Donald Trump Defied Political Norms And Finally Clashed With Reality

Washington – Donald Trump was an unlikely president who defied the laws of political gravity, a real estate entrepreneur and reality TV star who rose to the top national office. But now it has crashed into reality.

But in the end, its boisterous rallies, political machinery and willpower could not cope with the reality of its profound unpopularity and the devastating coronavirus pandemic, which has killed more than 236,000 people in the United States and left millions behind. more unemployed.

Still, his combative attitude toward politics – his bluster on Twitter, his grudge against his adversaries, and his penchant for isolating the United States from the rest of the world – left its mark on all levels of government and in other spheres as well. And his electoral performance, better than anticipated despite his loss to Democratic candidate Joe Biden, heralds that the trend will endure for generations in government and political activism.


It remains to be seen what Trump ends up doing once Biden assumes the presidency on January 20. Will you play golf? Will you start your own television channel? Will you try to apply again? And the most immediate: Will he continue to resist this electoral result?

“I definitely think Trump will continue to be involved in politics, and I definitely think he will be one of those who will run in 2024. He doesn’t like to lose,” said Mick Mulvaney, who was Trump’s chief of staff, in an online interview. with the Institute of International & European Affairs.

Trump continues to have his popular Twitter account and the sympathies of the Fox News television channel, through which he can address his unconditional followers, who for months have believed that there was no way he would lose unless there was cheating, and that even declared, falsely and prematurely, that Trump had won.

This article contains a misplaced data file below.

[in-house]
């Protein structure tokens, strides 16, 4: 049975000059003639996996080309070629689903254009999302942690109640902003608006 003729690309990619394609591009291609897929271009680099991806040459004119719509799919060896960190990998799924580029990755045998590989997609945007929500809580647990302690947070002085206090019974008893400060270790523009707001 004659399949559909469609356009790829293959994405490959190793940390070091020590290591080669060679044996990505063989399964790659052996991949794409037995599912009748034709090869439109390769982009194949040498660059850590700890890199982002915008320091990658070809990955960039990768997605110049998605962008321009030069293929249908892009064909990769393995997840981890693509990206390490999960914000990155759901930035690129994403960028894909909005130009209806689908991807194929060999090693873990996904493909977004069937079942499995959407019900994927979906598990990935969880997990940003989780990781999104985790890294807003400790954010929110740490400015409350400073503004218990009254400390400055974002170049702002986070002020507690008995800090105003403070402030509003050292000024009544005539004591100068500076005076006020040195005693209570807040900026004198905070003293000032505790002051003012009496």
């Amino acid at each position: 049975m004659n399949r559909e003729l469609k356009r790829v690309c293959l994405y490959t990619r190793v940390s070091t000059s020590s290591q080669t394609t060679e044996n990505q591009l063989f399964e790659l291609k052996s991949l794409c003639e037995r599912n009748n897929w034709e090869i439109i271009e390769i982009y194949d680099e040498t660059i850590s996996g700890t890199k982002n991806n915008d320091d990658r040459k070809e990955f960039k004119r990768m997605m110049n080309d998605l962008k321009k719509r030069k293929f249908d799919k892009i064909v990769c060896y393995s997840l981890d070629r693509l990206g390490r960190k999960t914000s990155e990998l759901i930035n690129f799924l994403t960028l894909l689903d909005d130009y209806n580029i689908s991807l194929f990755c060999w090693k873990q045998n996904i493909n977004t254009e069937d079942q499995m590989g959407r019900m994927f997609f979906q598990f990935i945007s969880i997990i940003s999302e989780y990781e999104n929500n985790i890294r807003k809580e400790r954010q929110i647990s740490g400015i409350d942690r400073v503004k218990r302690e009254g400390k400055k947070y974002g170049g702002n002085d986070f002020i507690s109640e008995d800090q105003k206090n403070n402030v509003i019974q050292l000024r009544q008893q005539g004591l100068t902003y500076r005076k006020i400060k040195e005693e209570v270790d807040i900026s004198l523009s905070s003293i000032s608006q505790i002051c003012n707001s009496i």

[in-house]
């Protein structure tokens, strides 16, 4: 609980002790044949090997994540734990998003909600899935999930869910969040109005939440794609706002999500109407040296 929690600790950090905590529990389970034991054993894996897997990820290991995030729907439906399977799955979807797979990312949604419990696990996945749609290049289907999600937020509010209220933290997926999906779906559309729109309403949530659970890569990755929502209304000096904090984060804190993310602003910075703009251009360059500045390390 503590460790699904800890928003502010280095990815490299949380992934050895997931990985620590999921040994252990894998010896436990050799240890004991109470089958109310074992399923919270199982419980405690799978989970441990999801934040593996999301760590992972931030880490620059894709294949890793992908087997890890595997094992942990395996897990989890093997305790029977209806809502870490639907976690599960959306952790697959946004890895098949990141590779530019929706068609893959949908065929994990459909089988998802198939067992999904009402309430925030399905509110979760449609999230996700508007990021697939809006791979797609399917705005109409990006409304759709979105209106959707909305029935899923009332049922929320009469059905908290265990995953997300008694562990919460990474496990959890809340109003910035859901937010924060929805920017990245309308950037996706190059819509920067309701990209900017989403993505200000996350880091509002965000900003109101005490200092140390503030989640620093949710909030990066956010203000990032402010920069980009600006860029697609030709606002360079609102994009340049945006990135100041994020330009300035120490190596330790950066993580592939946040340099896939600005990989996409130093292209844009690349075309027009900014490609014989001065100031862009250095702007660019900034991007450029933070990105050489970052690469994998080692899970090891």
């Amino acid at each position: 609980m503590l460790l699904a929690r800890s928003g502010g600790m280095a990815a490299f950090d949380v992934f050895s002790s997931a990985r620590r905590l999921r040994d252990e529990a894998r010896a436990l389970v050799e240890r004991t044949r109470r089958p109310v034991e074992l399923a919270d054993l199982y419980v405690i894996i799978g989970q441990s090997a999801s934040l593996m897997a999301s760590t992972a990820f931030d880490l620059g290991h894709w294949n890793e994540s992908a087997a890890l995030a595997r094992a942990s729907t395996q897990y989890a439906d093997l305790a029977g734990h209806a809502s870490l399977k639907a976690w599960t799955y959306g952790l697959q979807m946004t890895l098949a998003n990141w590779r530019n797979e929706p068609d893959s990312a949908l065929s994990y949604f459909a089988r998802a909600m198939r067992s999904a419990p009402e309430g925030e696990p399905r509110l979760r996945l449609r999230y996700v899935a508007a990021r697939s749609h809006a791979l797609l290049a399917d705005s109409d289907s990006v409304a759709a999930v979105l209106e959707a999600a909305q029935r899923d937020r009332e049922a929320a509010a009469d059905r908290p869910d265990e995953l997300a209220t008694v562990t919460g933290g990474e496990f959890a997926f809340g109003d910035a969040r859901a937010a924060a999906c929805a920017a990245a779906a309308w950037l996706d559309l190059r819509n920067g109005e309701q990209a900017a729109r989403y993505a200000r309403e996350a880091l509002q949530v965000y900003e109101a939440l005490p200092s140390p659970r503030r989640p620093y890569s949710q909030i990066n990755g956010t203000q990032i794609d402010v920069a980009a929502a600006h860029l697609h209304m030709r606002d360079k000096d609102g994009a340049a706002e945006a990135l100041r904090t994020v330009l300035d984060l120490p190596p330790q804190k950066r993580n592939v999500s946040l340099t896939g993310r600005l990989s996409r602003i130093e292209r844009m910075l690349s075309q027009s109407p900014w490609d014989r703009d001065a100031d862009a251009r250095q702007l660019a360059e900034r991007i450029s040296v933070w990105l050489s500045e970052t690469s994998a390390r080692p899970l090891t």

On Saturday, Trump refused to admit defeat, instead threatening to file legal remedies to reverse the election result.

Until a successor emerges to lead the Republican ranks – which probably won’t happen until after the 2024 primaries – Trump remains the de facto leader of that party, which he has sculpted in his image.

“Even in defeat, Donald Trump has exceeded expectations and helped other Republicans to do the same,” said Michael Steel, a Republican consultant. “It will continue to be a powerful force within the party.”

Still, the defeat will likely spark an internal debate about the extent to which Republicans should remain loyal to Trumpism, given that they could retain control of the Senate and increased their presence in the House of Representatives.



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